Each of the three military departments would be given the discretion to appoint a new senior, Senate-confirmed official to handle information technology issues under a legislative proposal the Pentagon is preparing to send to Capitol Hill.
The Army, Navy and Air Force have all signed onto the proposal, but its chief proponent is the Department of the Navy. It is the successor to Navy officials’ earlier attempt to internally restructure their bureaucracy and designate a new Assistant Secretary of the Navy for Information Management.
The legislative proposal differs from the previous effort in that it would let each of the military departments add a fifth assistant secretary without doing away with any of the others. But the basic idea is the same: the Navy believes it needs an IT and data management official who is both at the most senior levels of its organizational chart and who is focused on those issues full time.
Although the Army and Air Force are still deciding how they would use the authority, the Navy would use it to appoint the new ASN for information management almost immediately if Congress permits it in its upcoming deliberations over the 2020 defense authorization bill, Navy Undersecretary Thomas Modly told reporters Tuesday.
He said he and Navy Secretary Richard Spencer have concluded the step is imperative largely because of an onslaught of cyber attacks against military networks by foreign adversaries.
“It’s relentless from the Chinese and the Russians and the Iranians and people that we can’t identify,” he said. “So we’re going to have to start getting a lot more creative about how we make it more painful for them to do that, but we also have to clean up our own act.”
Spencer and Modly have previously described the new assistant secretary as something of a supercharged chief information officer, with broad authorities over the Navy and Marine Corps’ networks and cybersecurity practices, but also incorporating the functions of a chief data officer.
But the prospective position’s exact duties are still undefined.
To flesh them out, the Navy established a tiger team for information management, and assigned Ron Moultrie, a former senior National Security Agency official to lead it. The team’s initial results are expected by June 1, and it expects to have final recommendations ready to present by June 30, Modly said.
“That will give us something to go to the Congress and say, ‘Hey, this is what the structure is going to look like,’” he said. “But the secretary has been very clear that this needs to be a net-zero in terms of personnel, so it will largely be moving billets and funding around to help fund this thing. But I can’t tell you much more than that yet because I’m sort of letting Mr. Moultrie do his thing.”
Moultrie was also one of the four members of a Navy Cybersecurity Readiness Review Team that released a damning report on the state of the service’s cybersecurity in March. Its report concluded the Navy faced an “existential threat” because of its failure to properly secure its IT enterprise.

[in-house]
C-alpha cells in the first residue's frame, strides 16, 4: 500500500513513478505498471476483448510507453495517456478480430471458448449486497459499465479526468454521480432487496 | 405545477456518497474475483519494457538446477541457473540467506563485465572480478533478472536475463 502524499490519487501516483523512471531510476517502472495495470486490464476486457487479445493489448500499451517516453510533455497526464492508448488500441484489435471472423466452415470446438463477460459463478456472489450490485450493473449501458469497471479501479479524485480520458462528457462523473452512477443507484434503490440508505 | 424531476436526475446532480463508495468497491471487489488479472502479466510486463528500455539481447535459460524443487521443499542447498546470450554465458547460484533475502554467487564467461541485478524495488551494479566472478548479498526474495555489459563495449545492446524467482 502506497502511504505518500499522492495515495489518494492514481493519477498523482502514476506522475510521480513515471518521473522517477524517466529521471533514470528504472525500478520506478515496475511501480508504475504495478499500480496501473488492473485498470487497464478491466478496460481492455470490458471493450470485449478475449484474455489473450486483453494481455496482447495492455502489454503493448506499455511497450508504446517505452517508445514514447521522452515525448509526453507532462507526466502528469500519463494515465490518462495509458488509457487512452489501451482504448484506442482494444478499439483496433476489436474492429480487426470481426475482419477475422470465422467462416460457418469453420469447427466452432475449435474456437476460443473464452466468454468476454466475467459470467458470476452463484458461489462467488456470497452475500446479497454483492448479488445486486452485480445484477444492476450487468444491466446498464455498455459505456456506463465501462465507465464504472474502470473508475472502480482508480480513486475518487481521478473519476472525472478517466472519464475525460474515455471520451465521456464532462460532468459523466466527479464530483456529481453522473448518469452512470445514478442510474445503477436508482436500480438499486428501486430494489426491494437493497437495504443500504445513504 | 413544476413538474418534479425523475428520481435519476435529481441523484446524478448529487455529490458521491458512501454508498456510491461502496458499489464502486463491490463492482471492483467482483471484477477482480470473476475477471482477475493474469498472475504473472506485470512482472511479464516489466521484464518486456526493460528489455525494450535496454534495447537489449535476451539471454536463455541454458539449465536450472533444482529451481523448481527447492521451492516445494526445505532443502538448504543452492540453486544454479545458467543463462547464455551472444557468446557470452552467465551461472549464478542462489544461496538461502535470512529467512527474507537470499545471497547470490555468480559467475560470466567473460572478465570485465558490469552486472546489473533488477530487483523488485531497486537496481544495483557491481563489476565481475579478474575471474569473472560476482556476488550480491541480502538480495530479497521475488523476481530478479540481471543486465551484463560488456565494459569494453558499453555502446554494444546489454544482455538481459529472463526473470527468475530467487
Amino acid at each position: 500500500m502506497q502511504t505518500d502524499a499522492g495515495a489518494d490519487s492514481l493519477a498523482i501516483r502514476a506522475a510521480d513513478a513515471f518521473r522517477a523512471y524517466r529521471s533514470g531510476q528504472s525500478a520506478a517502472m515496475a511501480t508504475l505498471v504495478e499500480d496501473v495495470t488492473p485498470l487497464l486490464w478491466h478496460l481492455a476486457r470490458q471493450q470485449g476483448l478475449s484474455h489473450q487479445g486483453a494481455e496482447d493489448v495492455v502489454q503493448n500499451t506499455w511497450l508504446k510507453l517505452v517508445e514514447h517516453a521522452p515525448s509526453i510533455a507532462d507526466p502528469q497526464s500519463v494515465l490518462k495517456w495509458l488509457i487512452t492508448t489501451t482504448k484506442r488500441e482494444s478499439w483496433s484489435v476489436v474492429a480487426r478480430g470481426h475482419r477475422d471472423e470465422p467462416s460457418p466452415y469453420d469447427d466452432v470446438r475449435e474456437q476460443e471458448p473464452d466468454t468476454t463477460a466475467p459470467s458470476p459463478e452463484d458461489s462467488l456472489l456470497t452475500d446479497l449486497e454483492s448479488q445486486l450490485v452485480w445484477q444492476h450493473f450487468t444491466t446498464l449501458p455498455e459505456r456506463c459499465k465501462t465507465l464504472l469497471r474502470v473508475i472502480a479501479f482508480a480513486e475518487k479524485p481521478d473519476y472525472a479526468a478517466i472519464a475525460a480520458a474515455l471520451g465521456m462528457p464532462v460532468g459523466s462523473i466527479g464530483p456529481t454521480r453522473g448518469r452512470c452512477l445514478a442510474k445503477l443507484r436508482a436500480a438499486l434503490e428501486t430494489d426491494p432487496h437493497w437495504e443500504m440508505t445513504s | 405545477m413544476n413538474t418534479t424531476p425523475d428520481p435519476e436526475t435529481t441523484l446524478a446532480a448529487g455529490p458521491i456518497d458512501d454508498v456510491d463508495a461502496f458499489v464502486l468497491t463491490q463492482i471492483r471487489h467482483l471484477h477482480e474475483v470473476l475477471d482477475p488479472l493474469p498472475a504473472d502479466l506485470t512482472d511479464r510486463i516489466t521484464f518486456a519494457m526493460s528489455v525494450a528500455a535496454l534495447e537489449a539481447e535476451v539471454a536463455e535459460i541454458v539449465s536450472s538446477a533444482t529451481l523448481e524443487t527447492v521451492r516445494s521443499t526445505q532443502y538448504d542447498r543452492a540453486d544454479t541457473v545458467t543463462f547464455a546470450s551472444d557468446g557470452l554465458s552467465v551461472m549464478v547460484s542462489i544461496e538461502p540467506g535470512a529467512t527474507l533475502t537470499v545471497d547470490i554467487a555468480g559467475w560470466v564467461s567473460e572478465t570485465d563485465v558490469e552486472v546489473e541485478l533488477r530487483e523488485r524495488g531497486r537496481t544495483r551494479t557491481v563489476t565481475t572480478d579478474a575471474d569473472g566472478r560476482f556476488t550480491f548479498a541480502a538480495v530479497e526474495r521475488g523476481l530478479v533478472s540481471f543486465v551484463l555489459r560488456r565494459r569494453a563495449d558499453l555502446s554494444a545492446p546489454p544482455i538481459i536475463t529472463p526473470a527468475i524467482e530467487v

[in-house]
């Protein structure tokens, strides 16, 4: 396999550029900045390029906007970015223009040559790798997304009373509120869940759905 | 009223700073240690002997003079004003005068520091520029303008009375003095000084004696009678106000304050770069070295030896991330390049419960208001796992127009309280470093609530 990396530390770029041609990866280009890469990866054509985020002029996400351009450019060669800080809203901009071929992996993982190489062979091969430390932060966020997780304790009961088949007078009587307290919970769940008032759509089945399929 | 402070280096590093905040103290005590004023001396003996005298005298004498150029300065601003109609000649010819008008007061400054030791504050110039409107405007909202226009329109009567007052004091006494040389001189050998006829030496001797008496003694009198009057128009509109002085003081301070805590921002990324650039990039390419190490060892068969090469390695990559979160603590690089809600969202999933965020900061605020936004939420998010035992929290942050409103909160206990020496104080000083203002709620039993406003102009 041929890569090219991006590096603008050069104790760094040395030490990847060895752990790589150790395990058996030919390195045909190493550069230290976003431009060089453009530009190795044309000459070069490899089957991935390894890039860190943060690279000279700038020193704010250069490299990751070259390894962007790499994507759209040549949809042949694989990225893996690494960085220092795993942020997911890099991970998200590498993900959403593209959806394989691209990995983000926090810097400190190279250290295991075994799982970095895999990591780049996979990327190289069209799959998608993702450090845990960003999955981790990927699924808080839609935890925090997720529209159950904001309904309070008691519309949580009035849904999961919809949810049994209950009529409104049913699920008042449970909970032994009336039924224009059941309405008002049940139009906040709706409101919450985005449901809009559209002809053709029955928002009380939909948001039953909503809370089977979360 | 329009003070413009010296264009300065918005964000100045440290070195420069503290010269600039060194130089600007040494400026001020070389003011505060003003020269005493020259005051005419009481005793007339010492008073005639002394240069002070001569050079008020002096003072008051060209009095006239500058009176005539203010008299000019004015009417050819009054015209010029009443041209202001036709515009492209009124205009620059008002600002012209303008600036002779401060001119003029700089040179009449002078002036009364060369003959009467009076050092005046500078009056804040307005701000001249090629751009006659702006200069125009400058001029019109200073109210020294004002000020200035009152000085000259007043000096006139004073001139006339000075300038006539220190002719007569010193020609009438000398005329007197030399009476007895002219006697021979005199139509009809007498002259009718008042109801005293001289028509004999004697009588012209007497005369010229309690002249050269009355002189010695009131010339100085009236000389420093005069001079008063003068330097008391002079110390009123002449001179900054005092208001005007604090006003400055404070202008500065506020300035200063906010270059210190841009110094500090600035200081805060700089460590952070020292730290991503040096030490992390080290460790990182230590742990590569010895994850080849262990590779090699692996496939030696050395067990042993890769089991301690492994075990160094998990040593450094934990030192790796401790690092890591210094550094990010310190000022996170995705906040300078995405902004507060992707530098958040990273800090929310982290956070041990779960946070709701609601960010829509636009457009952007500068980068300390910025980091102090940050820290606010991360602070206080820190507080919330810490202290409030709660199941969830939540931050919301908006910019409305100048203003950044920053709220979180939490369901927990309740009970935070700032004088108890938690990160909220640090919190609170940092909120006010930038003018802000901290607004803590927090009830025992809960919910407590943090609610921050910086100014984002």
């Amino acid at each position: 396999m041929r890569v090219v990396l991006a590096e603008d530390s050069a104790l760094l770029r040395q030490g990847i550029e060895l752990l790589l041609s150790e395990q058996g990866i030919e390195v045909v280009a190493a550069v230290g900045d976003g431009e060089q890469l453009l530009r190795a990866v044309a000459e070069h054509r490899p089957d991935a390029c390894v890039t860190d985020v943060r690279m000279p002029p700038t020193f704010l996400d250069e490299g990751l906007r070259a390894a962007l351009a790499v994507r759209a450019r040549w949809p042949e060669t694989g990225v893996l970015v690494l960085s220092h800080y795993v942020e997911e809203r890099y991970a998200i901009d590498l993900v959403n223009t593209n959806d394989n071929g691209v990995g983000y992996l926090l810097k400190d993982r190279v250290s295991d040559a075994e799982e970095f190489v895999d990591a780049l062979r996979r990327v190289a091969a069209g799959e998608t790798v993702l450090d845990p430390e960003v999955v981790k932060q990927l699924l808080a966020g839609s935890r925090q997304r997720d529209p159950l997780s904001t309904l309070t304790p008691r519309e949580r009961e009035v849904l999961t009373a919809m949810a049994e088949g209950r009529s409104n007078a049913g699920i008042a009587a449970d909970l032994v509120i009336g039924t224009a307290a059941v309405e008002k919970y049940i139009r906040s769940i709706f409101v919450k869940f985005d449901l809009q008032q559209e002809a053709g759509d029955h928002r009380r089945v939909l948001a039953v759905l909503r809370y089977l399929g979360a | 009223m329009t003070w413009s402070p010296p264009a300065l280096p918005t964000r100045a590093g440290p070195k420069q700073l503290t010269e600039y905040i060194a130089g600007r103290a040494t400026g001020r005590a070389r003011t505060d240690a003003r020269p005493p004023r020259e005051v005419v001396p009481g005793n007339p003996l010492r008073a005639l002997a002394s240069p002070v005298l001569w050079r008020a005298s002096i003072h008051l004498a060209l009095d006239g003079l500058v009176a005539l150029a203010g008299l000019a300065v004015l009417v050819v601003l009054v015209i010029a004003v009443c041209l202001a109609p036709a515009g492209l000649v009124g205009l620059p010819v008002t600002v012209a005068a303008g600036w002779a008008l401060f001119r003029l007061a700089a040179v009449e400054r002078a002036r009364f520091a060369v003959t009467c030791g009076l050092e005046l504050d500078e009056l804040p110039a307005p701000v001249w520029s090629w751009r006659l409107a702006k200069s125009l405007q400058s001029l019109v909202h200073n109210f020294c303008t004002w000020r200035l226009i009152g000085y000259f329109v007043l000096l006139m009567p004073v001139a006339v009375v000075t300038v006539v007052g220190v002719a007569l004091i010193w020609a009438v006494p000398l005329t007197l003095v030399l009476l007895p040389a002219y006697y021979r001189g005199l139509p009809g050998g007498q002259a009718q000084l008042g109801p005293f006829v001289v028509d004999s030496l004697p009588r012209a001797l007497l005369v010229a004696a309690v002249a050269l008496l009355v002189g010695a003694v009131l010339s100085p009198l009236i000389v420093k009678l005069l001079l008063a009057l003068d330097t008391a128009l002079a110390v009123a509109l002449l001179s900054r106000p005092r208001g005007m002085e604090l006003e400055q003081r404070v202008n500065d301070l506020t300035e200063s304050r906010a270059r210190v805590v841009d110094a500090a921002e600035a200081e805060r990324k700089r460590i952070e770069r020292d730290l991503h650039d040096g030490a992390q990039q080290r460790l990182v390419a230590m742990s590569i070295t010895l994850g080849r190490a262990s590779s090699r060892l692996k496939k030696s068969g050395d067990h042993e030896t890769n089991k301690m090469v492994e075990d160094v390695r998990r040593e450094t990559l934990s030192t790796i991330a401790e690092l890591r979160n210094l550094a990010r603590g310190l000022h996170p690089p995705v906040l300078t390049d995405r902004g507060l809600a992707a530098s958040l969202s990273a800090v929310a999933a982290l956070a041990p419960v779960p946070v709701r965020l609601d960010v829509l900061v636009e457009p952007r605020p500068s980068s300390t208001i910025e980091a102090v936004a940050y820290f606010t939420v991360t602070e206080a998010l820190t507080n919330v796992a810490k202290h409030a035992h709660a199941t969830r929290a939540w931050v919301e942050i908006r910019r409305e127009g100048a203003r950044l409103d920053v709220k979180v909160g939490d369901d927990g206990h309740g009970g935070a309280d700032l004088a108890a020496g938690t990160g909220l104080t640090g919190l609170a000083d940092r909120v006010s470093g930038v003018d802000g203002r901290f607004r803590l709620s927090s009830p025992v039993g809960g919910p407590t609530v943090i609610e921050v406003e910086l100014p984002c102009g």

Among the issues the report pointed to was the Navy’s disjointed and multi-layered governance structure for IT and cyber matters.
“A key observation of the review is that the authority, responsibility, and decision-making power for information risk management has been confused by its distribution within the DON, resulting in fragmented, or uncertain response to the expanding threat,” the authors wrote. “Also, many of the policy and funding decisions do not reflect the current risk profile.”
The review’s findings were one major factor that convinced Spencer that the Department of the Navy needed to not just move its CIO authorities to the highest levels — as it did when Modly assumed the title of DON CIO — but also make the position one that could focus on IT and cyber issues full-time.
Modly, who wears several other hats, including that of the DON Chief Management Officer, said the new assistant secretary would probably also need to have a voice in matters that currently fall within the CMO’s purview, including business systems.
“There’s a new business operations management council that I chair as the CMO for the department, and there will be roles within that council for the ASN for information management, but everything is still going to come up to me for approval,” he said. “So we’ll figure out ways to sort of bifurcate which decisions that person will be allowed to make, but the CMO will make others. And that’s just a matter of evolving authorities and governance.”
Spencer first announced the plan to set up the assistant secretary role at a conference in January.
Modly elaborated at another event several weeks later, saying the Navy believed it could establish the position under its own authority by eliminating its assistant secretary for installations, energy and environment (EI&E) — the sole discretionary assistant secretary position that exists under current federal statute — and using that slot for the information management job instead.
But Sen. James Inhofe (R-Okla.), the chairman of the Senate Armed Services Committee publicly chastised Spencer at a March hearing for having announced the plan without adequately consulting with Congress.
His objections had to do with ongoing revelations about substandard living conditions in privatized on-base hosing, an issue that falls within the EI&E portfolio, and one that he and other members of Congress believe requires ongoing attention by a Senate-confirmed official.
“Congress said, ‘Hey, look, why don’t you take a break on this, but we’ll consider giving you a new, assistant secretary for this.’ And so that’s the path we’re going down,” Modly said.